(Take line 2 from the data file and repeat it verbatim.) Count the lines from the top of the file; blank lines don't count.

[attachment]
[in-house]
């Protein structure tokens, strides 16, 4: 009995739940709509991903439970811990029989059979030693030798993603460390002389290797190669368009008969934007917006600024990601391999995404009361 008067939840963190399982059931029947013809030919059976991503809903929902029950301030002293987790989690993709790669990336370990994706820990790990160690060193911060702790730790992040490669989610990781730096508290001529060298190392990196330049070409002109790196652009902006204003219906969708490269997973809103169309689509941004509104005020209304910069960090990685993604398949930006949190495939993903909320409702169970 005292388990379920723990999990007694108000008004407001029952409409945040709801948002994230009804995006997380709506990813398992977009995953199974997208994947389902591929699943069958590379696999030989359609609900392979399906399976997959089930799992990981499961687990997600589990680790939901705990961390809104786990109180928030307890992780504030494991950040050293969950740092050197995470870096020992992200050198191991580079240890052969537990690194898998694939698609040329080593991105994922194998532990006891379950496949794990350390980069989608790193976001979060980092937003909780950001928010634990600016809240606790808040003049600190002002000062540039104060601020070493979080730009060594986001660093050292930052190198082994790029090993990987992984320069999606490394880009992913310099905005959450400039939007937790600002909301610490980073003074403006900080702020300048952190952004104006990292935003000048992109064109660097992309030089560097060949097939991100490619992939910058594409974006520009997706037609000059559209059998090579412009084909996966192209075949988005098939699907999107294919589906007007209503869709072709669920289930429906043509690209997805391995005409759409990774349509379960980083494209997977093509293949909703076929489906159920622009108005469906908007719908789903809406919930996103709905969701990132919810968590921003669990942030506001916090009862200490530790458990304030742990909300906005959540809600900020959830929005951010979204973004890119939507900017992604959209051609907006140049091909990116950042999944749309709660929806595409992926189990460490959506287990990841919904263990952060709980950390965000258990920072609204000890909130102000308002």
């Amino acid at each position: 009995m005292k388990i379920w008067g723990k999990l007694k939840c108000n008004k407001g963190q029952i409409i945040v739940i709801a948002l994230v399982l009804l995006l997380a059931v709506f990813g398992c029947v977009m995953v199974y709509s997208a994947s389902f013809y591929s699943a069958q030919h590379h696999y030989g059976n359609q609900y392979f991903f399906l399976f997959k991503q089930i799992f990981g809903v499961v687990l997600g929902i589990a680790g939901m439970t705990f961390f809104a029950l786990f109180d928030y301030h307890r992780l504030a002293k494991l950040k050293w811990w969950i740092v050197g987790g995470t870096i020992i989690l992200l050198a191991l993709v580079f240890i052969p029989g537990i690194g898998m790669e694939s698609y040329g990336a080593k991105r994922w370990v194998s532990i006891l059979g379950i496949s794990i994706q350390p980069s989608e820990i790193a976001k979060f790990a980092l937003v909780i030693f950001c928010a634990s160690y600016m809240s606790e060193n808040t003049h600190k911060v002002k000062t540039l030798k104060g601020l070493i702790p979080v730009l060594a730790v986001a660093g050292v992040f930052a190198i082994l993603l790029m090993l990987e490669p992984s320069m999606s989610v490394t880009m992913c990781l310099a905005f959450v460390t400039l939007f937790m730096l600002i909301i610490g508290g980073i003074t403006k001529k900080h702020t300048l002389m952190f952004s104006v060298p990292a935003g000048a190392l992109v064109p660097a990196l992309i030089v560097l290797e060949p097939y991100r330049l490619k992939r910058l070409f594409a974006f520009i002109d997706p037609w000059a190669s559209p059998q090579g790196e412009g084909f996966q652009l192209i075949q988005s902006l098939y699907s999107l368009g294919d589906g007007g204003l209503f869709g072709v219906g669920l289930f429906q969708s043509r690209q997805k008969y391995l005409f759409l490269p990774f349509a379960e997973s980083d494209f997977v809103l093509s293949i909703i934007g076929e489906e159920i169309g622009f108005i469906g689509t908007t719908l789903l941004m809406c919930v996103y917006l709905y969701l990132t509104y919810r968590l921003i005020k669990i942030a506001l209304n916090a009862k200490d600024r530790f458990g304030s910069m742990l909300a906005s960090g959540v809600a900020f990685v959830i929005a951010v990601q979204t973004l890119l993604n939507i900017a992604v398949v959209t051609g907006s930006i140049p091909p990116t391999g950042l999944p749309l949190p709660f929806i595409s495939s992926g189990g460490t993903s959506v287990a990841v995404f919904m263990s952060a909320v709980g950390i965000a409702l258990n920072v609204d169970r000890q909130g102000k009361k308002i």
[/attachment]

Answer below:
């Protein structure tokens, strides 16, 4: 009995739940709509991903439970811990029989059979030693030798993603460390002389290797190669368009008969934007917006600024990601391999995404009361 008067939840963190399982059931029947013809030919059976991503809903929902029950301030002293987790989690993709790669990336370990994706820990790990160690060193911060702790730790992040490669989610990781730096508290001529060298190392990196330049070409002109790196652009902006204003219906969708490269997973809103169309689509941004509104005020209304910069960090990685993604398949930006949190495939993903909320409702169970 005292388990379920723990999990007694108000008004407001029952409409945040709801948002994230009804995006997380709506990813398992977009995953199974997208994947389902591929699943069958590379696999030989359609609900392979399906399976997959089930799992990981499961687990997600589990680790939901705990961390809104786990109180928030307890992780504030494991950040050293969950740092050197995470870096020992992200050198191991580079240890052969537990690194898998694939698609040329080593991105994922194998532990006891379950496949794990350390980069989608790193976001979060980092937003909780950001928010634990600016809240606790808040003049600190002002000062540039104060601020070493979080730009060594986001660093050292930052190198082994790029090993990987992984320069999606490394880009992913310099905005959450400039939007937790600002909301610490980073003074403006900080702020300048952190952004104006990292935003000048992109064109660097992309030089560097060949097939991100490619992939910058594409974006520009997706037609000059559209059998090579412009084909996966192209075949988005098939699907999107294919589906007007209503869709072709669920289930429906043509690209997805391995005409759409990774349509379960980083494209997977093509293949909703076929489906159920622009108005469906908007719908789903809406919930996103709905969701990132919810968590921003669990942030506001916090009862200490530790458990304030742990909300906005959540809600900020959830929005951010979204973004890119939507900017992604959209051609907006140049091909990116950042999944749309709660929806595409992926189990460490959506287990990841919904263990952060709980950390965000258990920072609204000890909130102000308002």